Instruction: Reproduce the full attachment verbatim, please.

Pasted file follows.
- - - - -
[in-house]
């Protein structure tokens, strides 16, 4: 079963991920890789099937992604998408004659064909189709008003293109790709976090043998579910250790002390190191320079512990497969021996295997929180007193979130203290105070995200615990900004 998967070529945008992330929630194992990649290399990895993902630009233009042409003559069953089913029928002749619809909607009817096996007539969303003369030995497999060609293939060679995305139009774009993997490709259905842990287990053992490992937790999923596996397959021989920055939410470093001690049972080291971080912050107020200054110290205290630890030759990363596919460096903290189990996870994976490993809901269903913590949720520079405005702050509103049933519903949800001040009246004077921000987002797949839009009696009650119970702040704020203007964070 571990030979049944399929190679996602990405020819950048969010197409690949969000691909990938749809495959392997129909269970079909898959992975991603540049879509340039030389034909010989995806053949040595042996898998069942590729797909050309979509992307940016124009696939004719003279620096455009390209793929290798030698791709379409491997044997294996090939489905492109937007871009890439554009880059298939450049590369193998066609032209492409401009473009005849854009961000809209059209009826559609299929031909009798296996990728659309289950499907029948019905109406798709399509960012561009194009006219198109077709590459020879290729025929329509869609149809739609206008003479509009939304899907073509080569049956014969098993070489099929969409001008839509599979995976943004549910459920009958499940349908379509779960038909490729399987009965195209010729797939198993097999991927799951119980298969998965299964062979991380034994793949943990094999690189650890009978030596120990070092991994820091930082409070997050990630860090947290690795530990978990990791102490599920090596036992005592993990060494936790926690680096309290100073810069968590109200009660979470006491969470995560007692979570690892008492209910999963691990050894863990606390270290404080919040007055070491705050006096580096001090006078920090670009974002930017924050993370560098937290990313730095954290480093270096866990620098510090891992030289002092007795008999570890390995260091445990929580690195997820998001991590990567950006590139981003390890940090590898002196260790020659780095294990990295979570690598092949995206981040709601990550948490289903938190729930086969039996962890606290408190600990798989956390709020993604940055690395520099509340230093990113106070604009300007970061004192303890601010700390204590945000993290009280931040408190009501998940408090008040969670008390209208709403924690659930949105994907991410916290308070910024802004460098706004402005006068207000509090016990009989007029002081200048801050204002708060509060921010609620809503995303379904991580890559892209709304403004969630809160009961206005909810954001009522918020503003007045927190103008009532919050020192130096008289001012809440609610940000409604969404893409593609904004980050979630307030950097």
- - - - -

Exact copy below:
[in-house]
């Protein structure tokens, strides 16, 4: 079963991920890789099937992604998408004659064909189709008003293109790709976090043998579910250790002390190191320079512990497969021996295997929180007193979130203290105070995200615990900004 998967070529945008992330929630194992990649290399990895993902630009233009042409003559069953089913029928002749619809909607009817096996007539969303003369030995497999060609293939060679995305139009774009993997490709259905842990287990053992490992937790999923596996397959021989920055939410470093001690049972080291971080912050107020200054110290205290630890030759990363596919460096903290189990996870994976490993809901269903913590949720520079405005702050509103049933519903949800001040009246004077921000987002797949839009009696009650119970702040704020203007964070 571990030979049944399929190679996602990405020819950048969010197409690949969000691909990938749809495959392997129909269970079909898959992975991603540049879509340039030389034909010989995806053949040595042996898998069942590729797909050309979509992307940016124009696939004719003279620096455009390209793929290798030698791709379409491997044997294996090939489905492109937007871009890439554009880059298939450049590369193998066609032209492409401009473009005849854009961000809209059209009826559609299929031909009798296996990728659309289950499907029948019905109406798709399509960012561009194009006219198109077709590459020879290729025929329509869609149809739609206008003479509009939304899907073509080569049956014969098993070489099929969409001008839509599979995976943004549910459920009958499940349908379509779960038909490729399987009965195209010729797939198993097999991927799951119980298969998965299964062979991380034994793949943990094999690189650890009978030596120990070092991994820091930082409070997050990630860090947290690795530990978990990791102490599920090596036992005592993990060494936790926690680096309290100073810069968590109200009660979470006491969470995560007692979570690892008492209910999963691990050894863990606390270290404080919040007055070491705050006096580096001090006078920090670009974002930017924050993370560098937290990313730095954290480093270096866990620098510090891992030289002092007795008999570890390995260091445990929580690195997820998001991590990567950006590139981003390890940090590898002196260790020659780095294990990295979570690598092949995206981040709601990550948490289903938190729930086969039996962890606290408190600990798989956390709020993604940055690395520099509340230093990113106070604009300007970061004192303890601010700390204590945000993290009280931040408190009501998940408090008040969670008390209208709403924690659930949105994907991410916290308070910024802004460098706004402005006068207000509090016990009989007029002081200048801050204002708060509060921010609620809503995303379904991580890559892209709304403004969630809160009961206005909810954001009522918020503003007045927190103008009532919050020192130096008289001012809440609610940000409604969404893409593609904004980050979630307030950097």